Then She Found Me
2007, R, 100 min. Directed by Helen Hunt. Starring Helen Hunt, Bette Midler, Colin Firth, Matthew Broderick, Ben Shenkman.
REVIEWED By Marjorie Baumgarten, Fri., May 9, 2008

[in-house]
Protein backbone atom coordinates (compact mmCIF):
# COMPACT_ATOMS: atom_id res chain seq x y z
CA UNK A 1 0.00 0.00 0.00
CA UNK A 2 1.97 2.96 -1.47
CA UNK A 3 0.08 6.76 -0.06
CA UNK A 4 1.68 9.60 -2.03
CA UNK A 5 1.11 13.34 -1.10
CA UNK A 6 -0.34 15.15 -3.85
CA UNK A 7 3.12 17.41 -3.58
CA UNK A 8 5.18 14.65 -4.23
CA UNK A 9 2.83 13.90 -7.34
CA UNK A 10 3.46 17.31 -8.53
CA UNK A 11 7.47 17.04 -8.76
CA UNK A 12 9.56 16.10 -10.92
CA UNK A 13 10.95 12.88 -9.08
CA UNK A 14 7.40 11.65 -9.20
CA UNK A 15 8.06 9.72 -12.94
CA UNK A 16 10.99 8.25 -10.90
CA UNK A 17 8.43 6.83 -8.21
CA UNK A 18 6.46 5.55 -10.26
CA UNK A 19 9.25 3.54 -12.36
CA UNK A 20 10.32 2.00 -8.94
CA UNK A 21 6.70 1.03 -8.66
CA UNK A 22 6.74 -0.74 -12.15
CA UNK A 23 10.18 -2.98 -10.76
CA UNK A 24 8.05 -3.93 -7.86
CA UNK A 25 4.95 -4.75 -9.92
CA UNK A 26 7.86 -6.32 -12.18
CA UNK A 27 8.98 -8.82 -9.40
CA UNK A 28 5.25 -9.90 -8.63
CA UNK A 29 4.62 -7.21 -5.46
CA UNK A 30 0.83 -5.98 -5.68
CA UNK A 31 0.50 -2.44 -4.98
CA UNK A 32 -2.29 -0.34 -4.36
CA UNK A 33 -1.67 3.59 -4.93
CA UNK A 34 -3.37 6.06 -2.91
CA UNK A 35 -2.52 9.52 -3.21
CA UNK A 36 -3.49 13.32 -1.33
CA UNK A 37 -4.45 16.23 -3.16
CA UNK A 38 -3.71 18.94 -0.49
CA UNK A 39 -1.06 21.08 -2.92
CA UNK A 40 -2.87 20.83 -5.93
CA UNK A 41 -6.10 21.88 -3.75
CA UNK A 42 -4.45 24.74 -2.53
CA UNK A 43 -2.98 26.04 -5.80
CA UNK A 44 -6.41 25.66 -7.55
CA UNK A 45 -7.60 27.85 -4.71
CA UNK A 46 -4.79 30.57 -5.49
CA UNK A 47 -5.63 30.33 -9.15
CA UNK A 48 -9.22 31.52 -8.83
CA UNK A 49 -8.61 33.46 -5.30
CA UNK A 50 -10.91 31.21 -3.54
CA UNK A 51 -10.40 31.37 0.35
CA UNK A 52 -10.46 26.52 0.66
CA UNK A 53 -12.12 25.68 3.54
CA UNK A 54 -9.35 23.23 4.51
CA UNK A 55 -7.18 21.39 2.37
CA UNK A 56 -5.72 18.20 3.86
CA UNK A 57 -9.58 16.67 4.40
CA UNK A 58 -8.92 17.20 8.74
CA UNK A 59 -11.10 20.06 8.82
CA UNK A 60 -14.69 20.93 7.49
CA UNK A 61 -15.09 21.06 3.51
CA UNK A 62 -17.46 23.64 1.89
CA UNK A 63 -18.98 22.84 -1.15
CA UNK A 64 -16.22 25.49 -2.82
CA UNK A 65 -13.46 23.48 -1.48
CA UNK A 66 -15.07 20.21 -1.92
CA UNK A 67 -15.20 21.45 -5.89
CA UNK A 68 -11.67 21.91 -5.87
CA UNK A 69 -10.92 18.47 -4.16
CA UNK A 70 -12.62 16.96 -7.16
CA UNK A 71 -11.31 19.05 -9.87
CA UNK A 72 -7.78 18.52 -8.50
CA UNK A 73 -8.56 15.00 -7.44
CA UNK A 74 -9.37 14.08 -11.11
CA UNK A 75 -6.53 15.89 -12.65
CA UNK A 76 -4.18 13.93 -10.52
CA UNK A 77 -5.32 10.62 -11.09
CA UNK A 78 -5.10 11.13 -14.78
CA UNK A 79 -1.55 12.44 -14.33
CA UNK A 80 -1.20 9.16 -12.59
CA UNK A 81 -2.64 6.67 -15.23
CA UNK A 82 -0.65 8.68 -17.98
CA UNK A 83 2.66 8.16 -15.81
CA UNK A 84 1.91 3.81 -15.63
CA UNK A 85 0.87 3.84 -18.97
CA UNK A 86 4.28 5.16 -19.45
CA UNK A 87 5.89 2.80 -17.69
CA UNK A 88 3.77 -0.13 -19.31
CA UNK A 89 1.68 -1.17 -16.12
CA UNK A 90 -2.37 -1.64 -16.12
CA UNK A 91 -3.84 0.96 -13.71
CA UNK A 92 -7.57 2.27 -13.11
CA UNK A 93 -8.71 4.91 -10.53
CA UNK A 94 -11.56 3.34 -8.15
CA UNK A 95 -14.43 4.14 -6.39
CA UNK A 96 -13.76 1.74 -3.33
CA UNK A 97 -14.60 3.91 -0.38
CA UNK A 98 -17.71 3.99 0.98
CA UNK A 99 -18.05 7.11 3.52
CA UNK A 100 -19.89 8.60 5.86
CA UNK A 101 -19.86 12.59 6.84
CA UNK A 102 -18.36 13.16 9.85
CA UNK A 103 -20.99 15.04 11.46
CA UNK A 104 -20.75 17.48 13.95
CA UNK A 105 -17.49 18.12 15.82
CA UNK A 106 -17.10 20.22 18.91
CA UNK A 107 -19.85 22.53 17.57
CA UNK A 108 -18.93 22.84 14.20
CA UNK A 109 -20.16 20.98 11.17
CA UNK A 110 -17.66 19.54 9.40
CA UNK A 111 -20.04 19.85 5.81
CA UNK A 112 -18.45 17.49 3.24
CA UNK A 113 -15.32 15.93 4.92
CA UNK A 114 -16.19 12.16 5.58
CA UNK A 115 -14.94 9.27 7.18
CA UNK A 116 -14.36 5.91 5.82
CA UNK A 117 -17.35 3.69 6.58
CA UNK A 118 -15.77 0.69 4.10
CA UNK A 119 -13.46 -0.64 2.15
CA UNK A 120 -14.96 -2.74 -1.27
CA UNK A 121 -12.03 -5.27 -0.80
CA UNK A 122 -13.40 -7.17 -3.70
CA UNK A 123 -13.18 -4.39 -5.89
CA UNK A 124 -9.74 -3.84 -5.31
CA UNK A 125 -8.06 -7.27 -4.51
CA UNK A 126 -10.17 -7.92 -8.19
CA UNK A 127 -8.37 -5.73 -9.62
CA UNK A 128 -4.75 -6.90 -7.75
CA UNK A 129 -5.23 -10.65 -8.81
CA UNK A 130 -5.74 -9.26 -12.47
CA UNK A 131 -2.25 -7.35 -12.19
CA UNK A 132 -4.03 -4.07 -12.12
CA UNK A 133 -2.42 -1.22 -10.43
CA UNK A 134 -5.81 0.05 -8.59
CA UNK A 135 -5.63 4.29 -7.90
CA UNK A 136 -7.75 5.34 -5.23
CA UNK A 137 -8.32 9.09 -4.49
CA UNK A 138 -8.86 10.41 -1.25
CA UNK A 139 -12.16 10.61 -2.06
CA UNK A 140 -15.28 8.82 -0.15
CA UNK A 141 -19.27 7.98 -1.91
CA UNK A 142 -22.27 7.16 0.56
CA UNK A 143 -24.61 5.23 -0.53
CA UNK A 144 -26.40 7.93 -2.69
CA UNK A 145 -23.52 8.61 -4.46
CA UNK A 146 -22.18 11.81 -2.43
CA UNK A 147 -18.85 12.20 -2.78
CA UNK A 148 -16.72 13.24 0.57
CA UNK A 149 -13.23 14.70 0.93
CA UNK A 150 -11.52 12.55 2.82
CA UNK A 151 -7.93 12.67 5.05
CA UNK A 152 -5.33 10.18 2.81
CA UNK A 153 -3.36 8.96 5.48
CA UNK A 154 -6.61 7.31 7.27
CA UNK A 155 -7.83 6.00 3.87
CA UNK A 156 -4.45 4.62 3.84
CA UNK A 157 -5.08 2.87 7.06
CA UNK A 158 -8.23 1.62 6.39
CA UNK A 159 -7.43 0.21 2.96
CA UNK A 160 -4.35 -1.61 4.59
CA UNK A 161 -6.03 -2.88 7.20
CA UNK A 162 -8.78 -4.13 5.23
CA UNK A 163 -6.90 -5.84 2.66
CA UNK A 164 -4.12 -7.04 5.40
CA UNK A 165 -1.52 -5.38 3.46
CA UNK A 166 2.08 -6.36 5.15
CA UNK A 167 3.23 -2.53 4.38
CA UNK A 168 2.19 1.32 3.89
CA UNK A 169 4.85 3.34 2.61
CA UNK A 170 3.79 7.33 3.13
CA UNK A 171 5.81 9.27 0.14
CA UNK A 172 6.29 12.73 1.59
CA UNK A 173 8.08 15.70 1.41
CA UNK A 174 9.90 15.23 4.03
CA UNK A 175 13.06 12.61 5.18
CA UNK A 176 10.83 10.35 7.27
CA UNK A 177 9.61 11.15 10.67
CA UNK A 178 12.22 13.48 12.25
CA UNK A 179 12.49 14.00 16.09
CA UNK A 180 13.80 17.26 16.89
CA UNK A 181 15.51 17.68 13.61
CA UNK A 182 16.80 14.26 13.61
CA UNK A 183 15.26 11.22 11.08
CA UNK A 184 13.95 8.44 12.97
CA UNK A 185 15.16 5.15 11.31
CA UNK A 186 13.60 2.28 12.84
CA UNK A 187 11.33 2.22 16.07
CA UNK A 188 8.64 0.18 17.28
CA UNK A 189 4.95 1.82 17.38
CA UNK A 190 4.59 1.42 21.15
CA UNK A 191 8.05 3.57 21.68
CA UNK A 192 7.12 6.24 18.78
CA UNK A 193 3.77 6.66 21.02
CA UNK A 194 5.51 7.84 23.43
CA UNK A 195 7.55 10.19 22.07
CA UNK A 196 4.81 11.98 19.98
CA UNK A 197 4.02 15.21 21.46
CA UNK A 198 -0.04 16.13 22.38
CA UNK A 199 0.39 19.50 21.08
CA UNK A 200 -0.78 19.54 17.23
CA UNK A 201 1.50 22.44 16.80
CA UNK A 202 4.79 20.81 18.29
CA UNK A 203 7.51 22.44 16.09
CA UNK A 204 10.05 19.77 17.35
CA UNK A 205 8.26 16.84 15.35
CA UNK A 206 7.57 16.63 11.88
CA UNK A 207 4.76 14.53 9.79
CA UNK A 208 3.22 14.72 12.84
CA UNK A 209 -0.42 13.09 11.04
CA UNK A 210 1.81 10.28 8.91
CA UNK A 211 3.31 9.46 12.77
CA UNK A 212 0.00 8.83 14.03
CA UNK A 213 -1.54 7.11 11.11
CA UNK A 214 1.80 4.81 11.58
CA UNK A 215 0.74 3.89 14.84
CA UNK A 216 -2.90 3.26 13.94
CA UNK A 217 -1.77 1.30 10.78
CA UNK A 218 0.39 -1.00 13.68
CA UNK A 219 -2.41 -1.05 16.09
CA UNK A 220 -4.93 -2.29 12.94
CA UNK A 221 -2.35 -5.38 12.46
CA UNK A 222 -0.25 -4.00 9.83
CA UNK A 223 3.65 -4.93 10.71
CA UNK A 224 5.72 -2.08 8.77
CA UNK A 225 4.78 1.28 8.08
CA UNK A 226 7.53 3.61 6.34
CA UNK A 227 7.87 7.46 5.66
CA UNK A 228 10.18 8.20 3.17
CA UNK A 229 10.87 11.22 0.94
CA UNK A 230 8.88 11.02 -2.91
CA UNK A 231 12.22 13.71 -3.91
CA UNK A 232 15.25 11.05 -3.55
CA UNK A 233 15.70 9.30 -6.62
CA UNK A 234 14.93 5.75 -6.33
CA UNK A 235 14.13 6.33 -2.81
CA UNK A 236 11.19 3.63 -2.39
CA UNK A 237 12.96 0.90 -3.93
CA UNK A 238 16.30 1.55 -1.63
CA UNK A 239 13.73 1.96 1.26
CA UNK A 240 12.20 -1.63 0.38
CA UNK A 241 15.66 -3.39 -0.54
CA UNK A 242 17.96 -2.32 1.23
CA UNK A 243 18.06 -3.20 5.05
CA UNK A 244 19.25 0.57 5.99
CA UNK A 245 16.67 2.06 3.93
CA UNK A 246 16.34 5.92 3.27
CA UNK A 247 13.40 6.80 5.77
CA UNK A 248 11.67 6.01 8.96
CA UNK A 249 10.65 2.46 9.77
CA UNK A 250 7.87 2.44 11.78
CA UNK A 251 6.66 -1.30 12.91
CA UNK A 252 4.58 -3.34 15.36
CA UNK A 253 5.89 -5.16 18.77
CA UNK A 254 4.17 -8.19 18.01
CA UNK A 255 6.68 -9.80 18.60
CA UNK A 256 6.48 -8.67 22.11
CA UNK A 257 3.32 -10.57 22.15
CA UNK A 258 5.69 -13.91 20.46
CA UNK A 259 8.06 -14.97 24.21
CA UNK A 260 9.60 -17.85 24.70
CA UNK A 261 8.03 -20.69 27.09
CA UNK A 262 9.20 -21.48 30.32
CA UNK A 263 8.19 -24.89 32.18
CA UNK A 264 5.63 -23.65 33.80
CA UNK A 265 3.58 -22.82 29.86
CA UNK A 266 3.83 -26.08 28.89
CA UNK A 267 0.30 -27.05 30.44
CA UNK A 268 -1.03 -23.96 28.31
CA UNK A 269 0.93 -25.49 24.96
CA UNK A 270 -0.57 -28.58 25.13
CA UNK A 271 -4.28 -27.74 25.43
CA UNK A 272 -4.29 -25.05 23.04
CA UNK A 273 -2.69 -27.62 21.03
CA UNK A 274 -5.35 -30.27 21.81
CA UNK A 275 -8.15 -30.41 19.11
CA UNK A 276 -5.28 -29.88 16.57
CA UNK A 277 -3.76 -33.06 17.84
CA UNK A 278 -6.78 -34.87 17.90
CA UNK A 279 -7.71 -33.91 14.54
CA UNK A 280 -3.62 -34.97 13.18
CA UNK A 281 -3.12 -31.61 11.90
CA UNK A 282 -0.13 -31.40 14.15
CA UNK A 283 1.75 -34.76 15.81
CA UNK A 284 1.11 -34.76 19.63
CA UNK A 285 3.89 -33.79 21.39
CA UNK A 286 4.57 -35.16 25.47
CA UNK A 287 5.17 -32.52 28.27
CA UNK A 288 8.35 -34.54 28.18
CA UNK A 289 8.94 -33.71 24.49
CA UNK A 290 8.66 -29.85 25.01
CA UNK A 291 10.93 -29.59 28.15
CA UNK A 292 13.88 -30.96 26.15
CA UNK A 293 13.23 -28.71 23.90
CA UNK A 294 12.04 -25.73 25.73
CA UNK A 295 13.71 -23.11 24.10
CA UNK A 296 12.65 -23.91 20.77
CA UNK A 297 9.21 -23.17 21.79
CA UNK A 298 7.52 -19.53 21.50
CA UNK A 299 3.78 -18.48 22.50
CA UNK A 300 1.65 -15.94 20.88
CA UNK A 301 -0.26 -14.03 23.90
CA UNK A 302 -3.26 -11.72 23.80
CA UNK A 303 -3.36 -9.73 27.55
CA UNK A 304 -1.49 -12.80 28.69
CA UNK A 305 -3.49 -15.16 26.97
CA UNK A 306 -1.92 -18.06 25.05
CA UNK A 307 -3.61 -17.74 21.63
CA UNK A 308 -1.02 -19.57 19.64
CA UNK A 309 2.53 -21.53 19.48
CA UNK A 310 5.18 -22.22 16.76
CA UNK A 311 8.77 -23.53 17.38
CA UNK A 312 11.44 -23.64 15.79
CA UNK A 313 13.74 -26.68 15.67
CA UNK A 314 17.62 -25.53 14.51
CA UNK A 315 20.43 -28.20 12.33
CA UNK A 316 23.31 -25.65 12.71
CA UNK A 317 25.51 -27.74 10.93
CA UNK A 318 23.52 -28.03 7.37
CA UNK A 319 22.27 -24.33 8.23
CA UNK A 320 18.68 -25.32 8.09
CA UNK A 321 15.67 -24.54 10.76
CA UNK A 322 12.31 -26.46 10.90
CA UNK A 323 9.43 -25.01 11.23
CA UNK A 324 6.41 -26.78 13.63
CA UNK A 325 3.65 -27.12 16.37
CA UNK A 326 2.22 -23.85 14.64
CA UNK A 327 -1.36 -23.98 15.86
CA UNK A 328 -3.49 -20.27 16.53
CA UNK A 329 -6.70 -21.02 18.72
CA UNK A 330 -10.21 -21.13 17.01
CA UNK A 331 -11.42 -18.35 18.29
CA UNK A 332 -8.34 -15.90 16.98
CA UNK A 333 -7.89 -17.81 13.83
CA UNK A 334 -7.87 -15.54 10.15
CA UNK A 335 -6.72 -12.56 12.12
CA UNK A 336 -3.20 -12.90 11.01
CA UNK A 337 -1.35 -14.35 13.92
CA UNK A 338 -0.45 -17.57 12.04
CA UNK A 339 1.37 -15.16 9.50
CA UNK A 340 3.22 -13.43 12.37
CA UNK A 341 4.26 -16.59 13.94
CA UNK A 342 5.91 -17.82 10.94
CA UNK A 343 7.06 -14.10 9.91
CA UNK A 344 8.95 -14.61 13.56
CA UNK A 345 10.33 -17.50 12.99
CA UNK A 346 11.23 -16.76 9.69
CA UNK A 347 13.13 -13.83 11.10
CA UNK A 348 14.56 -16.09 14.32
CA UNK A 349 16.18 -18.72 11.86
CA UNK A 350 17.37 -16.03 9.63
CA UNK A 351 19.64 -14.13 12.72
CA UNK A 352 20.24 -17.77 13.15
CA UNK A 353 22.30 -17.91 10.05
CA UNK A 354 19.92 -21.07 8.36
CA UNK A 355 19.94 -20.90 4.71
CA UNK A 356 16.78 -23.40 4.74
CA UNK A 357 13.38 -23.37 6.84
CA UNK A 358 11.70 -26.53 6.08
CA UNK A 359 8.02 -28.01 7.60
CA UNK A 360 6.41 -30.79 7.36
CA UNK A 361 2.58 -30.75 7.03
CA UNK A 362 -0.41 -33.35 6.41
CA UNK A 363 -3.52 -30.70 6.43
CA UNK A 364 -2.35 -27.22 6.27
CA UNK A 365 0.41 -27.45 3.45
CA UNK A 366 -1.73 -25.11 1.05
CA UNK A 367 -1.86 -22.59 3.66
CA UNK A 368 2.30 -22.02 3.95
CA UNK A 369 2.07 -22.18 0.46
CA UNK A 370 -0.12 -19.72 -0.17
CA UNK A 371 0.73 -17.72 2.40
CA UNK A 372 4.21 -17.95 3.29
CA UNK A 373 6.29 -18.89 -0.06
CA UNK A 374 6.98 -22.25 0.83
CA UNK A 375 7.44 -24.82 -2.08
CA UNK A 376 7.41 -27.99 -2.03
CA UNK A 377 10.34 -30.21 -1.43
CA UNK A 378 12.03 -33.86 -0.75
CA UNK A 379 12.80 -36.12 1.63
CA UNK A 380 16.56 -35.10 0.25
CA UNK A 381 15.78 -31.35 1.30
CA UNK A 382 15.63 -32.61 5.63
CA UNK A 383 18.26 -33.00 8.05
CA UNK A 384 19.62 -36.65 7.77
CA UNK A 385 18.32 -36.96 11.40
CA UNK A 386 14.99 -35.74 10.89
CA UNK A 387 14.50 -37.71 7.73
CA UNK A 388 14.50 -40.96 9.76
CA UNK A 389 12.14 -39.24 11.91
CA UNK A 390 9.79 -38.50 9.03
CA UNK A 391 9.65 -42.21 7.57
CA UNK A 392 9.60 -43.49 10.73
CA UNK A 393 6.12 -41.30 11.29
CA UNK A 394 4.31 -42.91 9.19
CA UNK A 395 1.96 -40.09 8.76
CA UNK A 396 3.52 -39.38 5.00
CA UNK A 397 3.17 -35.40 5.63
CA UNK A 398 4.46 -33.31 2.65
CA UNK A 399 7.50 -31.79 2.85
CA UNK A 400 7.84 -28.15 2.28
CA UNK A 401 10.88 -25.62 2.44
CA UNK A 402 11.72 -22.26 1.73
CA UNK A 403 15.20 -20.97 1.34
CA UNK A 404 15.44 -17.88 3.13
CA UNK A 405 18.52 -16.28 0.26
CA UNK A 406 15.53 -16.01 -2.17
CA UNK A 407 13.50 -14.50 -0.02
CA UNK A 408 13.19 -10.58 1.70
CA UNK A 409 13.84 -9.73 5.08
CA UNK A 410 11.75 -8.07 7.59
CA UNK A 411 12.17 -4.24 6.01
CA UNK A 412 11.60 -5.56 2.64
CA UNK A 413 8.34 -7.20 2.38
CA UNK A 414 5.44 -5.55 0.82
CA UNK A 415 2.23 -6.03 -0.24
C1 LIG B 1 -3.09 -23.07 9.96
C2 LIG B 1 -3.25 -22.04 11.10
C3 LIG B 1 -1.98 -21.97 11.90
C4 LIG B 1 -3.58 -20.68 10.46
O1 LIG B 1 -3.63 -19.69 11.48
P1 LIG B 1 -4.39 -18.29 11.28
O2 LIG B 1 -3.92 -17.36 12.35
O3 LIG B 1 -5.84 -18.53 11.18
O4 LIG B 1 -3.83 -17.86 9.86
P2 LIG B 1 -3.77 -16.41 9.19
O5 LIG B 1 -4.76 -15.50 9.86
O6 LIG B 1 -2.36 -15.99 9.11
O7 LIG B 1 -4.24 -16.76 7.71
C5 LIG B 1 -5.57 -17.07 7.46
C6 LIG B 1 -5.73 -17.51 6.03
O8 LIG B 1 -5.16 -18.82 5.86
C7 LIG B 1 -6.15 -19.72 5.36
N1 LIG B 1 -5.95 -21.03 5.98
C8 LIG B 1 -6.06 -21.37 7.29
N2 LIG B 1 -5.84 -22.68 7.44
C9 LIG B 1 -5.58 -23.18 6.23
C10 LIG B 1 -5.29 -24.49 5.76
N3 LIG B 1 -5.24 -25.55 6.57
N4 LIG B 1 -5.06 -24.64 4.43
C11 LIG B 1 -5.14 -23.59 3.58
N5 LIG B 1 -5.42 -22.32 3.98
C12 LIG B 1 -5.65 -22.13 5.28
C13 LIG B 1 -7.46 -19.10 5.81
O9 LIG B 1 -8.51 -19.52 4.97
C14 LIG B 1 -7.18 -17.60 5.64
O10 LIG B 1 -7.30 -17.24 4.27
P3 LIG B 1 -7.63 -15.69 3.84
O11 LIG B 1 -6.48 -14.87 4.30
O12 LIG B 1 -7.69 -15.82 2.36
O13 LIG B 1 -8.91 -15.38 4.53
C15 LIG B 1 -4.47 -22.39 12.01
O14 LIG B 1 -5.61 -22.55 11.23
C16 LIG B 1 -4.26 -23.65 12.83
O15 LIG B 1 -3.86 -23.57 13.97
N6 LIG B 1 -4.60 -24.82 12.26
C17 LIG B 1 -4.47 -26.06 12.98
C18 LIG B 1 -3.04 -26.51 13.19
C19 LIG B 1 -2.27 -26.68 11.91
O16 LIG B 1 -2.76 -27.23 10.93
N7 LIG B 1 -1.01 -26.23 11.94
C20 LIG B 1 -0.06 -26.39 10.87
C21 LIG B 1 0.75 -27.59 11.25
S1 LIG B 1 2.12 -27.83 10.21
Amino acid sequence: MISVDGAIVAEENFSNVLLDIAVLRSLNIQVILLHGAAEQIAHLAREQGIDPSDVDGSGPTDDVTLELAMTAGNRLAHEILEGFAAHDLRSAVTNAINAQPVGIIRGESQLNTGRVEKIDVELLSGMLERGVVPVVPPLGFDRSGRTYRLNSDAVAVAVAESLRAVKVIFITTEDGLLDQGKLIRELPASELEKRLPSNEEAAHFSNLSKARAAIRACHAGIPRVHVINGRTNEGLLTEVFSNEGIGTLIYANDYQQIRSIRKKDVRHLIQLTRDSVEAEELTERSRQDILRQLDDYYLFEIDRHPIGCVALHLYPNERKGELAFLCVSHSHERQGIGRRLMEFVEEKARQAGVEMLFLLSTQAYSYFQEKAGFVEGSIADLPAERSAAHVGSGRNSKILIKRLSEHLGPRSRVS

Hunt's debut as a film director makes me glad she found us. This story about a 39-year-old woman whose biological clock is ticking loudly and whose life is not turning out as planned is a work of maturity – at least in its humanist perspective, if not always its cinematic scope. The film delivers a nice blend of drama, comedy, and the unknown, in other words, an accurate reflection of life as we live it. Based on a novel by Elinor Lipman, Then She Found Me finds just the right tone for detailing its heroine's problems. It's neither a sob story nor a satire, which helps make the character's problems seem both genuine and worthy of exploration. Hunt also stars as April Epner, the story's central figure, a casting choice that was probably a necessity for getting the movie financed but a wearying position for a first-time filmmaker to find herself in. This factor no doubt contributes to the drab appearance of April, a plain-Jane New York schoolteacher who, on the verge of 40, marries a mama's boy from the neighborhood (Broderick) in order to start a family. Her own mother has advised her to adopt, but April wants a biological baby. April, having been adopted herself, rudely insists to her adopted mother that there's a discernible difference. In short order, April's husband abandons her, then her mother dies, leaving April a mother to no one and a daughter to none. During this time, two individuals enter her life – Frank (Firth), the single dad of one of her young students, and Bernice (Midler), the woman who claims she's April's birth mother. Bernice is a morning TV host, the kind of yenta who specializes in instant sincerity and is a pathological liar. (For starters, she tells April that Steve McQueen is her biological father.) Yet Midler plays the character with lovely control, creating a realistic human being who also suffers from unrequited needs, rather than a cartoonish and self-centered busybody. Of course, one could look at the scenario and see little more than a simplistic substitution of one mother for another and one ex-husband for the quintessential Mr. Darcy. However, the screenplay has more subtle complications to its credit and never strays far from what's realistic. (The film is especially satisfying in regard to April's expression of her Judaism.) Hunt's visual palette often looks as drab as the character she plays, but the film's rhythms are well-tailored yet pliant. A scene at a benefit for one of Midler's pet causes, River Keepers, rates a smile, but when Salman Rushdie shows up in the role of April's gynecologist, the odd casting may take a viewer out of the movie for a second. Some may dismiss Then She Found Me as a mere "women's film," but it's really a more honest and mature take on sex and the city.